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World Road Championships - CM

Salzburg, Austria, September 20-24, 2006

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Race 1 - September 20: Women's individual time trial, 26.12km

Gold and Bronze for USA

First World Championship Gold for Armstrong

By Kristy Scrymgeour in Salzburg

Kristin Armstrong (USA)
Photo ©: Roberto Bettini
(Click for larger image)

Improving on her third place from last year behind Karin Thürig (Switzerland) and Spain’s Joane Somarriba Arrola, USA's Kristin Armstrong flew around this year’s time trial course in Salzburg to realize her “perfect day” and take home her first ever World Championship Jersey. In the final minutes of the event, her teammate Christine Thorburn, waited on the hotseat in first place waiting for the final riders to come through. She was pushed out by Armstrong and the defending champion and finally took third place, giving the American’s two podium places for the day.

The course was definitely one for those riders who can both climb and push a strong pace on the flat. The first half of the 26km course was primarily uphill. The climb to the midway point being a tough steep section that made it very difficult to keep a rhythm. From there, it was downhill and then flat to the finish, with a couple of sharp turns to navigate on the way. Salzburg, recovering from the wet weather in the days leading up to the race, put on a perfect sunny day and the riders very happy to see dry roads when they woke this morning.

Taking an early lead ,which kept her on the hotseat for the majority of the day was Lada Kozlikova (Czech Republic). Overtaking two riders on her way, her time of 36'10.59 set the pace for the day with only seven riders eventually bettering her time.

Finally Priska Doppmann sat in third place when her teammate Karin Thürig came in to take second place, pushing Doppmann in to fourth, whilst the two American's celebrated their success.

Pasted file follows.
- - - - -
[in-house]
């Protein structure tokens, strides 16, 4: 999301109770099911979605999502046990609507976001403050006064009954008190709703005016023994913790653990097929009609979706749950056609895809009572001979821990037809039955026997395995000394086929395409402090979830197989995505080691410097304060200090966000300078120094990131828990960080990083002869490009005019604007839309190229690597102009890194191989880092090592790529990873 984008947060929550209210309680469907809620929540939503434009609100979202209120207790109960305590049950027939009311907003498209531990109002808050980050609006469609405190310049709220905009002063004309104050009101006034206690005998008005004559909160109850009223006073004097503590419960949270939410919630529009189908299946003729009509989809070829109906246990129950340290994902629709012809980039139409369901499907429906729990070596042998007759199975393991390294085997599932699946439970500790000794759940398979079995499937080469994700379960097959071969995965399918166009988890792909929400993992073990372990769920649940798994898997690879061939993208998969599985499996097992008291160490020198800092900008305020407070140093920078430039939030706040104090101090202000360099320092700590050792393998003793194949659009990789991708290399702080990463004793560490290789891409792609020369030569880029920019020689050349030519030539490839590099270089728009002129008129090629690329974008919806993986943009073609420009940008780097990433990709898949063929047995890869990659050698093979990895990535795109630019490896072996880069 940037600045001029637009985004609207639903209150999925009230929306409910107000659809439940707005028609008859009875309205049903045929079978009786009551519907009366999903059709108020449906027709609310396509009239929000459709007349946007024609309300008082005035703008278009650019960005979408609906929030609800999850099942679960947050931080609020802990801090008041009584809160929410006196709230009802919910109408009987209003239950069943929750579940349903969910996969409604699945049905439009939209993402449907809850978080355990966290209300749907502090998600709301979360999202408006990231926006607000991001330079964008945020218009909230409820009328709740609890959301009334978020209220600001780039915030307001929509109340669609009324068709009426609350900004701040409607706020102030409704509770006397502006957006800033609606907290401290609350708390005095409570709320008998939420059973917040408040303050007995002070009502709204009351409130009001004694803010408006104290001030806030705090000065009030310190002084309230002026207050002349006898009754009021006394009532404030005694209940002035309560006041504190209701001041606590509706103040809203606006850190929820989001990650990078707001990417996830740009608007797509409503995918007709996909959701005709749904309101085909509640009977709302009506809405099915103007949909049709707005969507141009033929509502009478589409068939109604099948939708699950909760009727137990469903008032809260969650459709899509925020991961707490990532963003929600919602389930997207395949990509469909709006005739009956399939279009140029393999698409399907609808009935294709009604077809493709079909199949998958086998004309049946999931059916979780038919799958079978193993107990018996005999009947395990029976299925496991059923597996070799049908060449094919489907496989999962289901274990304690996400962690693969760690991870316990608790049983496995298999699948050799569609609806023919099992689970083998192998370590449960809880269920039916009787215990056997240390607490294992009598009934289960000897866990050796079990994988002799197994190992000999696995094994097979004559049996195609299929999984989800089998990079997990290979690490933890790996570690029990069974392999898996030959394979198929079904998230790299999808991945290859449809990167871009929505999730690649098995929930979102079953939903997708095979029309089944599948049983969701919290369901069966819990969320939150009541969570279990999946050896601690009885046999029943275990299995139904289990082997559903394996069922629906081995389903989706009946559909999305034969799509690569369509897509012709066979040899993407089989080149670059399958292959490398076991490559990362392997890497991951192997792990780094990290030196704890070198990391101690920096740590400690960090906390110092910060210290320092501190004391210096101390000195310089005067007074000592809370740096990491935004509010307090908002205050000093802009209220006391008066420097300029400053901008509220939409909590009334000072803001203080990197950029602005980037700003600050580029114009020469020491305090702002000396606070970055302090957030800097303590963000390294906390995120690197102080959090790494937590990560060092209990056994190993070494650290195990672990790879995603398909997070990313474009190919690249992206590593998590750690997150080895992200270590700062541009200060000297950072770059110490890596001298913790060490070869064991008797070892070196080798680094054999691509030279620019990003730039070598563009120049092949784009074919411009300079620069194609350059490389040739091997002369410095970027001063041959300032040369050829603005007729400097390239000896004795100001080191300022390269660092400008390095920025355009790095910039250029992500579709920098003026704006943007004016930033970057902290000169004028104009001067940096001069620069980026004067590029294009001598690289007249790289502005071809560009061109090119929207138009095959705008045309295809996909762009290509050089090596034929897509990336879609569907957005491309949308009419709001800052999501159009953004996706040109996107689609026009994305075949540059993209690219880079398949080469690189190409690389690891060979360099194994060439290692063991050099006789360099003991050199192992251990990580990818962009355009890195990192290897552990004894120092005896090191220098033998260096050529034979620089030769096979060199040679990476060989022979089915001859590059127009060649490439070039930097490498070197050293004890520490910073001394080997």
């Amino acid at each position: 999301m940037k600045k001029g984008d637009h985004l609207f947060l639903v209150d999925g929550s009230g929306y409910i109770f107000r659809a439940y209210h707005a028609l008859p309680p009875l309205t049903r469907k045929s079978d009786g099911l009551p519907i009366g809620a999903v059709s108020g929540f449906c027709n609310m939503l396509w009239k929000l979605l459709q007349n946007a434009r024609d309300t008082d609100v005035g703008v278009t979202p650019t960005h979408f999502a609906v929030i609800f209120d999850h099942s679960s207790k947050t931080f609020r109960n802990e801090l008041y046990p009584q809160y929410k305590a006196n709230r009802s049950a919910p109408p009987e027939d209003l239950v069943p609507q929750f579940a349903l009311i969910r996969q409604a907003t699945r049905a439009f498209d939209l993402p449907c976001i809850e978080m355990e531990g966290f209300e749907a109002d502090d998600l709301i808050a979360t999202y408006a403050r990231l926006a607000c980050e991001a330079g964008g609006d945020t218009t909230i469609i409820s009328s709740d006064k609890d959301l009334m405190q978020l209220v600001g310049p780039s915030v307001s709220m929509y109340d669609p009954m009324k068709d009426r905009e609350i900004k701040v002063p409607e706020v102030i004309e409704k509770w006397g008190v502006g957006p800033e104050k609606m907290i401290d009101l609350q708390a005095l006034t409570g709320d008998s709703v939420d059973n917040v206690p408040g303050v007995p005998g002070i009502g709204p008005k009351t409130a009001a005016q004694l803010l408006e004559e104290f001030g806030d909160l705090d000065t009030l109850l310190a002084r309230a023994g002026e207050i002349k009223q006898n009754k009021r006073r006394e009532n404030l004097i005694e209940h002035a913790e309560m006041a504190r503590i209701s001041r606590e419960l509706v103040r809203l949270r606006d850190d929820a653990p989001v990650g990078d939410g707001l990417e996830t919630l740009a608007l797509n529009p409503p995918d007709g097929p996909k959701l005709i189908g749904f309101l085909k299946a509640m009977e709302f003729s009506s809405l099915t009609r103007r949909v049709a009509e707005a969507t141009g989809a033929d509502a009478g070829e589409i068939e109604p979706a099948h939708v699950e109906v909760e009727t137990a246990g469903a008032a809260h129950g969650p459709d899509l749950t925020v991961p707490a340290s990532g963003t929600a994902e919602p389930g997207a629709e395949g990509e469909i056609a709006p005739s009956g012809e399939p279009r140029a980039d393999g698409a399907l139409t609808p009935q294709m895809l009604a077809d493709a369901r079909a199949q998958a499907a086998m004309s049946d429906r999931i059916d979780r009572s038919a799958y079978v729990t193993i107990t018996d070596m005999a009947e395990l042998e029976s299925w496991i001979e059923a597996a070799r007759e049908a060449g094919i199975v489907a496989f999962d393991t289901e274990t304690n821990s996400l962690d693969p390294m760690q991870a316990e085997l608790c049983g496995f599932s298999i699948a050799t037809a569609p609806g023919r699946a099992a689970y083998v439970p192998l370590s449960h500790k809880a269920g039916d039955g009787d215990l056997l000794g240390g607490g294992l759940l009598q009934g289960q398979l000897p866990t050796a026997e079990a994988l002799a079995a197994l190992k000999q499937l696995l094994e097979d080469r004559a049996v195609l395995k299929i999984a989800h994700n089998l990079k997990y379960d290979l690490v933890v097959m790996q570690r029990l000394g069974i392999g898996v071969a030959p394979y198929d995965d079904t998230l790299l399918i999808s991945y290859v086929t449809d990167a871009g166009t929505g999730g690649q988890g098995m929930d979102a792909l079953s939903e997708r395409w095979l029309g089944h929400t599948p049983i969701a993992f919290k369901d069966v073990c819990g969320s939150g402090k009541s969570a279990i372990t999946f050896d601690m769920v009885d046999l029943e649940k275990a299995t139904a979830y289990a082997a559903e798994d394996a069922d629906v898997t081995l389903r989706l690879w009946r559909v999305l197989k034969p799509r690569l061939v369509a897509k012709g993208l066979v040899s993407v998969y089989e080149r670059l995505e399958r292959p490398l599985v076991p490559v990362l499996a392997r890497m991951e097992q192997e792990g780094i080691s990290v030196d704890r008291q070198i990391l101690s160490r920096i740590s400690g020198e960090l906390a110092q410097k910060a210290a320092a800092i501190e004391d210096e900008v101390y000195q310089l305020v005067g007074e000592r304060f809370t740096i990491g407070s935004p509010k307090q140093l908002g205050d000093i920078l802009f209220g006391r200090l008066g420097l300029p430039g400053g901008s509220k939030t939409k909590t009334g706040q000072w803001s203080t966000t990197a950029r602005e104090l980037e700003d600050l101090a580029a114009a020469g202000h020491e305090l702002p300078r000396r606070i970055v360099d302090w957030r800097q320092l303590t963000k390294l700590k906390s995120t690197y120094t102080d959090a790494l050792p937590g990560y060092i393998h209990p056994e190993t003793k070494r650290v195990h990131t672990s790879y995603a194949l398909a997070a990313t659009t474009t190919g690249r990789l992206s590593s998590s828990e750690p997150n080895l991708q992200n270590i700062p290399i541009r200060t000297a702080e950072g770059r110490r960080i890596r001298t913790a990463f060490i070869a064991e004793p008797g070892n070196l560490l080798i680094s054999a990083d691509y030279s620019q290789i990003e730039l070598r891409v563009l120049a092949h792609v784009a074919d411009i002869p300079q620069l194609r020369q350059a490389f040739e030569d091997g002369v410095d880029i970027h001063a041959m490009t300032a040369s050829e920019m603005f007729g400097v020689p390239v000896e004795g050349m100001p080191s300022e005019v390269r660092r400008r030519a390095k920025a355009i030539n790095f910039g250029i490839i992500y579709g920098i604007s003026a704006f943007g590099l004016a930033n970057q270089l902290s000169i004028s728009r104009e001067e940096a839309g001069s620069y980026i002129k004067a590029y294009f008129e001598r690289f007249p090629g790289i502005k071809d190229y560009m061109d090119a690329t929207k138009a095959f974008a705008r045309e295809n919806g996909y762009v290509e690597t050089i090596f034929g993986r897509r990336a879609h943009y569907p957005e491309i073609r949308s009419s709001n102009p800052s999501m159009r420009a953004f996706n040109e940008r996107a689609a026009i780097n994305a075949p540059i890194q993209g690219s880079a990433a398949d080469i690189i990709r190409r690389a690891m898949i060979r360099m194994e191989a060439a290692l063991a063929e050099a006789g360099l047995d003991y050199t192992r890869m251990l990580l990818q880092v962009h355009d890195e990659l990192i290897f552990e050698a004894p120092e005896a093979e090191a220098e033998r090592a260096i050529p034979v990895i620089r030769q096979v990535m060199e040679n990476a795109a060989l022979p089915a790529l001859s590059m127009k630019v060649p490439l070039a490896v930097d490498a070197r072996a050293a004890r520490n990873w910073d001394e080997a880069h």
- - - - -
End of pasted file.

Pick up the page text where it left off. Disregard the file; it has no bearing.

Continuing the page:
Karin Thürig (Switzerland)
Photo ©: Sirotti

(Click for larger image)


“I knew we could do it,” said Thorburn immediately after. “Just before the start I said, 'C'mon girls, let's go and sweep the podium.'” As it was, they came close, with the third American, Amber Neben also finishing with a good time taking tenth place.

“It's unbelievable,” said Armstrong whilst trying to recover from the shock of it all. “To walk away with two podium positions and the jersey is a great day for America.”

Armstrong said he had the perfect day today. “That's what you need to win a World Championship,” she said. “I knew we had a strong team and to have two Americans have a perfect day is wonderful. It is my perfect day. This is my dream.”

Armstrong's coach Jim Miller, also couldn't keep the huge smile off his face. “It's been a long time coming,” he told Cyclingnews. “I have coached a lot of riders to the podium over the years in both road and mountain bike, but this is the first World Championship win.”

The women's elite podium
Photo ©: Sirotti

(Click for larger image)

Miller explained that he saw the time trial course in April and realised that general fitness was what Armstrong needed rather than specific time trial efforts. Tour of Holland was her special time trial training. “Holland is fast,”explained Armstrong. “It is like sitting behind a motorbike.” After Holland, Armstrong raced the Euregio Tour, also in Holland, before heading to Salzburg. “I arrived on Sunday and then rode the course every day to learn it,” she added. “I knew the first half of the course was the key for me. I had to made as much time as I could on the climbs.

“I had picked Thürig and Christiane Soeder to do well here and I knew both of them would favour the second half of the race, so I had to concentrate on the first half.”

Thorburn was also happy to finally be on the podium. “I finally got my medal” she told Cyclingnews. Working 40 hours a week is not exactly conducive to training for a World Championship, but Thorburn manages to pull it off. “I knew I had to train specifically for the time trial and then I could help in the road race,” she explained.

Sitting in the hotseat in the latter stages of the race today, Thorburn looked nervous. “I've done this three times,” she said. “It's hard.” In 2004, at the Athens Olympics, Thorburn finished fourth, with Thürig taking the win. “I'm really happy to be on the podium this time.”

With the pressure of two consecutive World Championship time trial wins behind her, Thürig was “very happy with the race” today. “The course was hard and very interesting which is how I like them.”

Almost deciding not to race in Salzburg this year, Thürig's second place was an added bonus. “My main focus this year is the Hawaii Ironman this year,” she explained, so with 100km of running per week and 4-5 sessions in the pool, she hasn't specifically trained for this. “I knew my preparation wasn't 100 percent,” she said, “so I'm proud that I kept my focus. My radio also didn't work, so I had no idea where I stood but I knew the second half of the course was my strength so I went down as fast as I could but Kristin was faster.”